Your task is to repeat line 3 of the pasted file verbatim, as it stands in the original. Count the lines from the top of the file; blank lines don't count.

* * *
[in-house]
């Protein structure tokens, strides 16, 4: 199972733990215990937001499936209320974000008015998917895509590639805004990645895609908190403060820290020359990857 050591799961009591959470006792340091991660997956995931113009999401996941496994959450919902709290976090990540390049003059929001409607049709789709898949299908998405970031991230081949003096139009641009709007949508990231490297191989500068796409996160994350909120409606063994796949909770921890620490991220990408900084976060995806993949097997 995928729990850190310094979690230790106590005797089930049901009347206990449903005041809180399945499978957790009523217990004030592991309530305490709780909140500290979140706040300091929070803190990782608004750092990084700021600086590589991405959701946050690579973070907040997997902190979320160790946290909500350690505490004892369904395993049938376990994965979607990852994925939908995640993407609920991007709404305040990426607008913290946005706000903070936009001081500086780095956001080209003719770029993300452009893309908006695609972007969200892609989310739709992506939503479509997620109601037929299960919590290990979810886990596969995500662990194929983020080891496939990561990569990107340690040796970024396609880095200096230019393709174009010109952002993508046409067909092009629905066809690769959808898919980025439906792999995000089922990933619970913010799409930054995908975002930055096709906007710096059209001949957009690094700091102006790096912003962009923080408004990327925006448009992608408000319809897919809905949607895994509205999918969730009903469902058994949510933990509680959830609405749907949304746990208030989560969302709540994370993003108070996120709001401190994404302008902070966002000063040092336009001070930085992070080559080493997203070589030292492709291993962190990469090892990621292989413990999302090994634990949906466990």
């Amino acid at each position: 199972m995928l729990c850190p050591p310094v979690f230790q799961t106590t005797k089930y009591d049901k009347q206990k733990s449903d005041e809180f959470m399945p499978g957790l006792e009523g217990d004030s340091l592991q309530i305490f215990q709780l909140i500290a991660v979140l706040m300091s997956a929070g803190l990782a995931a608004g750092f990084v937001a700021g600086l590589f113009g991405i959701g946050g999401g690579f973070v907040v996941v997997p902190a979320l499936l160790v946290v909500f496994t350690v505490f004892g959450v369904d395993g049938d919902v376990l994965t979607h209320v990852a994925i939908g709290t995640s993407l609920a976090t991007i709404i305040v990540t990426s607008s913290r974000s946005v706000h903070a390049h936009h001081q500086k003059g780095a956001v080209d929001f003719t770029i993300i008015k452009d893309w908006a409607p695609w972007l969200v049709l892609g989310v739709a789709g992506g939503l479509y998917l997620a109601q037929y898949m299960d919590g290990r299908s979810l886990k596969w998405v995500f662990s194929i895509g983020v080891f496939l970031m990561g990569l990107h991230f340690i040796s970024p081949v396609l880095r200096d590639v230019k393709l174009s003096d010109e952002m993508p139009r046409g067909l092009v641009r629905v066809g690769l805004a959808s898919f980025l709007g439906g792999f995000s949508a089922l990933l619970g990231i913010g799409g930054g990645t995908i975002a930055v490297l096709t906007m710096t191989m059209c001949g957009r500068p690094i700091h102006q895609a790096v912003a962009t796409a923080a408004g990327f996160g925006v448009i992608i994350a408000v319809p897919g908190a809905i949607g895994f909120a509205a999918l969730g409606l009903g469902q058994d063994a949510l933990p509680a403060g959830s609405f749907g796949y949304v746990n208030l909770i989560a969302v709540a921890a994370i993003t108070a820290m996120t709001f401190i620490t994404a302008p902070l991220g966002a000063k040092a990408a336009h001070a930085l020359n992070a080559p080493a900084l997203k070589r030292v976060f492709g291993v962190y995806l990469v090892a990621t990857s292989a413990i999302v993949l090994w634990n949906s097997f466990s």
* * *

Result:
């Amino acid at each position: 199972m995928l729990c850190p050591p310094v979690f230790q799961t106590t005797k089930y009591d049901k009347q206990k733990s449903d005041e809180f959470m399945p499978g957790l006792e009523g217990d004030s340091l592991q309530i305490f215990q709780l909140i500290a991660v979140l706040m300091s997956a929070g803190l990782a995931a608004g750092f990084v937001a700021g600086l590589f113009g991405i959701g946050g999401g690579f973070v907040v996941v997997p902190a979320l499936l160790v946290v909500f496994t350690v505490f004892g959450v369904d395993g049938d919902v376990l994965t979607h209320v990852a994925i939908g709290t995640s993407l609920a976090t991007i709404i305040v990540t990426s607008s913290r974000s946005v706000h903070a390049h936009h001081q500086k003059g780095a956001v080209d929001f003719t770029i993300i008015k452009d893309w908006a409607p695609w972007l969200v049709l892609g989310v739709a789709g992506g939503l479509y998917l997620a109601q037929y898949m299960d919590g290990r299908s979810l886990k596969w998405v995500f662990s194929i895509g983020v080891f496939l970031m990561g990569l990107h991230f340690i040796s970024p081949v396609l880095r200096d590639v230019k393709l174009s003096d010109e952002m993508p139009r046409g067909l092009v641009r629905v066809g690769l805004a959808s898919f980025l709007g439906g792999f995000s949508a089922l990933l619970g990231i913010g799409g930054g990645t995908i975002a930055v490297l096709t906007m710096t191989m059209c001949g957009r500068p690094i700091h102006q895609a790096v912003a962009t796409a923080a408004g990327f996160g925006v448009i992608i994350a408000v319809p897919g908190a809905i949607g895994f909120a509205a999918l969730g409606l009903g469902q058994d063994a949510l933990p509680a403060g959830s609405f749907g796949y949304v746990n208030l909770i989560a969302v709540a921890a994370i993003t108070a820290m996120t709001f401190i620490t994404a302008p902070l991220g966002a000063k040092a990408a336009h001070a930085l020359n992070a080559p080493a900084l997203k070589r030292v976060f492709g291993v962190y995806l990469v090892a990621t990857s292989a413990i999302v993949l090994w634990n949906s097997f466990s």